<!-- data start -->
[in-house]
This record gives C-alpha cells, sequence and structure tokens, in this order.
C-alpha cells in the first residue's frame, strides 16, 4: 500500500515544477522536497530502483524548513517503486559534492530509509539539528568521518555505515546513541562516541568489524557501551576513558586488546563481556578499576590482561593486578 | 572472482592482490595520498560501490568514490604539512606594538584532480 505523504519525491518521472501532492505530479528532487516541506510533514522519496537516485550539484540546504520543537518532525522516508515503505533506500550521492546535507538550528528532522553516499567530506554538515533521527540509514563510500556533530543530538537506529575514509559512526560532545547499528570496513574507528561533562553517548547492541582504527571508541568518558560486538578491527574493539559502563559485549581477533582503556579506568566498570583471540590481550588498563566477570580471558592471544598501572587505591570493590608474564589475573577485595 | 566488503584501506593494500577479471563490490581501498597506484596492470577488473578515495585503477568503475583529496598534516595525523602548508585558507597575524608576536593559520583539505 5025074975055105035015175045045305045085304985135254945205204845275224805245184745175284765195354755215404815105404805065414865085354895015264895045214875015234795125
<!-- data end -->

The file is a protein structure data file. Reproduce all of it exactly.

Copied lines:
[in-house]
This record gives C-alpha cells, sequence and structure tokens, in this order.
C-alpha cells in the first residue's frame, strides 16, 4: 500500500515544477522536497530502483524548513517503486559534492530509509539539528568521518555505515546513541562516541568489524557501551576513558586488546563481556578499576590482561593486578 | 572472482592482490595520498560501490568514490604539512606594538584532480 505523504519525491518521472501532492505530479528532487516541506510533514522519496537516485550539484540546504520543537518532525522516508515503505533506500550521492546535507538550528528532522553516499567530506554538515533521527540509514563510500556533530543530538537506529575514509559512526560532545547499528570496513574507528561533562553517548547492541582504527571508541568518558560486538578491527574493539559502563559485549581477533582503556579506568566498570583471540590481550588498563566477570580471558592471544598501572587505591570493590608474564589475573577485595 | 566488503584501506593494500577479471563490490581501498597506484596492470577488473578515495585503477568503475583529496598534516595525523602548508585558507597575524608576536593559520583539505 5025074975055105035015175045045305045085304985135254945205204845275224805245184745175284765195354755215404815105404805065414865085354895015264895045214875015234795125